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May 19, 2015

Malcolm X: 3 Philly facts for civil rights leader's birthday

Malcolm X [El-Hajj El Malik Shabazz] was born 90 years ago on this date. One of the most prominent leaders of the Civil Rights era, he traveled around the country and the world spreading his message --of black separatism and later human rights -- before his assassination in 1965.

During his activism, however, he spent a small amount of time in Philadelphia, and there are a few reminders regarding Malcolm's impact on the community across the city. Here's three interesting facts about his time spent here and his lasting legacy in the city.

He lived in North Philly

While working to expand a Nation of Islam Temple here in Philly, Malcolm X lived in an apartment at 1522 North 26th Street in 1954. The FBI was tracking his movements at the time, according to Hidden City Philadelphia. While he was only here for three months before reassignment, he did return to the temple several times and made his last appearance here during a rally in 1963. Hidden City has more on his legacy:
Malcolm’s stay in Philadelphia was short and lacked drama, which is probably a good part of why it remains little known here. Yet Malcolm’s lingering reputation as a racist has something to do with it, too. The general public tends to take pride in less politically divisive figures ...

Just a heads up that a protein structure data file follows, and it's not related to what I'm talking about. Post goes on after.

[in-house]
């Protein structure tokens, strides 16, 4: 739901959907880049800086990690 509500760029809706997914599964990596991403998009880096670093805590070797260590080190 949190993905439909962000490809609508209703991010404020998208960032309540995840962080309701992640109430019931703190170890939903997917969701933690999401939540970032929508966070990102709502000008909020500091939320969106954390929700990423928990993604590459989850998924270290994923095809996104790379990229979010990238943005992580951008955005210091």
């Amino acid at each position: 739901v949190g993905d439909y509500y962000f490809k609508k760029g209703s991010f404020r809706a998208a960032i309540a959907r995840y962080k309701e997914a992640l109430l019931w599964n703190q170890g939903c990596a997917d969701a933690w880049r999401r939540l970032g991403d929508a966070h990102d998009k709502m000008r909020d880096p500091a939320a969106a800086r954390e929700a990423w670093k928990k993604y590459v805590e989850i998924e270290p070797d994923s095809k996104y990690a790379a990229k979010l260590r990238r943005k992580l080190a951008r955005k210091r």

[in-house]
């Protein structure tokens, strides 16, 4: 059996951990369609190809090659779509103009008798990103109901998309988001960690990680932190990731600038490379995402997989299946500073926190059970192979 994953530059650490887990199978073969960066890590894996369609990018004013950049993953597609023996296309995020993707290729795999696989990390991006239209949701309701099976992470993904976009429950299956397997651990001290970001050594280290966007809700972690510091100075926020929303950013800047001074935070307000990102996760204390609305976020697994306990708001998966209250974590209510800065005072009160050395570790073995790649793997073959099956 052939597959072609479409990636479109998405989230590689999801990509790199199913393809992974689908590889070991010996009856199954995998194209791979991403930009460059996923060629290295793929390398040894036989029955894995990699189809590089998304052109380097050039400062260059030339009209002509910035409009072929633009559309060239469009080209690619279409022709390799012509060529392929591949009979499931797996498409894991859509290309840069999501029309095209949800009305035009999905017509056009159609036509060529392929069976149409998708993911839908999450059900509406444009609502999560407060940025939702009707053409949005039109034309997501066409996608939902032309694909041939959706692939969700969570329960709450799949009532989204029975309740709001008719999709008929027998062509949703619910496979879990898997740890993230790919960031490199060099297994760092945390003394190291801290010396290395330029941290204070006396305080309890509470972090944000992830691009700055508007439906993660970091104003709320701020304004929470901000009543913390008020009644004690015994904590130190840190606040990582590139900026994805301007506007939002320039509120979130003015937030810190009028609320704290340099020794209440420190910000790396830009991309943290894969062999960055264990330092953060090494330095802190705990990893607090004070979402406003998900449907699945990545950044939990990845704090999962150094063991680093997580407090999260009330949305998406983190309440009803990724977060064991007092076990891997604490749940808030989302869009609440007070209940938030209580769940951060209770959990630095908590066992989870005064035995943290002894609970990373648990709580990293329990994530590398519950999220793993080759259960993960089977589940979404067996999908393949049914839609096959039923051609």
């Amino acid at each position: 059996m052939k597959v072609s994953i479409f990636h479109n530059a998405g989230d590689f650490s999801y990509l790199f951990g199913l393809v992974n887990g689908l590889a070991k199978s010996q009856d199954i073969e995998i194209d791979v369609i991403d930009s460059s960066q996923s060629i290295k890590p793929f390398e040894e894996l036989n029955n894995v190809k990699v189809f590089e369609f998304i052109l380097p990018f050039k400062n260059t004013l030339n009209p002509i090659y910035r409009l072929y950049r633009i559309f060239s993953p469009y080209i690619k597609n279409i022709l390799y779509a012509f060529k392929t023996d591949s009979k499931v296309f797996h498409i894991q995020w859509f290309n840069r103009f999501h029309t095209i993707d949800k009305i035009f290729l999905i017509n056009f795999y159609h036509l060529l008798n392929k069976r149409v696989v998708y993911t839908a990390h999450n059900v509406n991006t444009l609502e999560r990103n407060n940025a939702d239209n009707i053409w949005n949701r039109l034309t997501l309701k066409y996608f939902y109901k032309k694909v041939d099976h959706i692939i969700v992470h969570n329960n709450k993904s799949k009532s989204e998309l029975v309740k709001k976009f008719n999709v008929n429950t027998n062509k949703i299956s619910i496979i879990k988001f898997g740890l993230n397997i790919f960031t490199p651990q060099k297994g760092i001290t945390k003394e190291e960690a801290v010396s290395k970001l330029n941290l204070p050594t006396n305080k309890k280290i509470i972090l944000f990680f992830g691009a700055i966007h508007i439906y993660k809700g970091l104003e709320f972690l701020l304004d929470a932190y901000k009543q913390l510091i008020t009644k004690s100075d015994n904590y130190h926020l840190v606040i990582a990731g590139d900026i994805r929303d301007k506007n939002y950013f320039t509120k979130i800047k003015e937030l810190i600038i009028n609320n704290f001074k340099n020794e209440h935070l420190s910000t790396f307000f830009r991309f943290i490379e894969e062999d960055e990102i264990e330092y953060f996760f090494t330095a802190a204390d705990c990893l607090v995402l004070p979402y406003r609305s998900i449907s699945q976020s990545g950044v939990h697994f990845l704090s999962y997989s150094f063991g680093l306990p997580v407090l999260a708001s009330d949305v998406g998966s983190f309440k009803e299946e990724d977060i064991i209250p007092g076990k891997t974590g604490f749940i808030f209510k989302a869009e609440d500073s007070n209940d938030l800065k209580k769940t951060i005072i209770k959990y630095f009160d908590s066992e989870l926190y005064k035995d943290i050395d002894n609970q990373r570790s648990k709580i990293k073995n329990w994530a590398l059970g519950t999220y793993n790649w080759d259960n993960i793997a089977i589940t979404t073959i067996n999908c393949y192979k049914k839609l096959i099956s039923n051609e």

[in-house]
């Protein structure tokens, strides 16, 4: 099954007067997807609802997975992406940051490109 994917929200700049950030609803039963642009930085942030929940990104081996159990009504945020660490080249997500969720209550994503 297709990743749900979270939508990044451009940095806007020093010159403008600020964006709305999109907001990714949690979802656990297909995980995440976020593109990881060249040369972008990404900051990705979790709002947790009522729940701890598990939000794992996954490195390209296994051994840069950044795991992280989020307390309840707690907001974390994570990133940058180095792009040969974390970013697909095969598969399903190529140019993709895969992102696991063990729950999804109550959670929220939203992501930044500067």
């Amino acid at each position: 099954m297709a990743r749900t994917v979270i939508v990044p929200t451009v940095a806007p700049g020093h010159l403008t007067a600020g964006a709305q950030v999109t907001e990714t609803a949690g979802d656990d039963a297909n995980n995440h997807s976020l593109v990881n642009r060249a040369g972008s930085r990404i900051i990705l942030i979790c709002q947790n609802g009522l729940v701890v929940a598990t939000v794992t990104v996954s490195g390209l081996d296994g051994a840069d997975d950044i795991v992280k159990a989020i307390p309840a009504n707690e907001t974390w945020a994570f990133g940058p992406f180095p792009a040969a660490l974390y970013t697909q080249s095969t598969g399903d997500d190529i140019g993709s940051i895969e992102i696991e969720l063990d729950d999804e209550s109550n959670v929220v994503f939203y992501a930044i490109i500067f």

There's a park named after him

Located between 51st and 52nd streets and Pine St. and Lakewood Avenue in West Philly, Hidden City says it was renamed to Malcolm X Park in 1995, formerly known as Black Oak Park. Today, a group called the Malcolm X Park Neighbors helps host events and maintain the park. They hold monthly meetings and keep track of the goings ons, such as live jazz music and arts festivals, and even work on getting community feedback for future projects, such as a dog park. 

There's a mural of him, too

Completed in 2005 by artist Ernel Martinez, "Malcolm X" can be seen at the corner of Ridge Ave and W. Susquehanna Avenue in North Philly. A quote on the mural reads, "Education is our passport to the future, for tomorrow belongs to the people who prepare for today."
Malcolm X Mural

(Malcolm X Mural at the corner of Ridge Ave and W. Susquehanna Avenue in North Philly, courtesy of Jack Ramsdale for Philadelphia Mural Arts Program)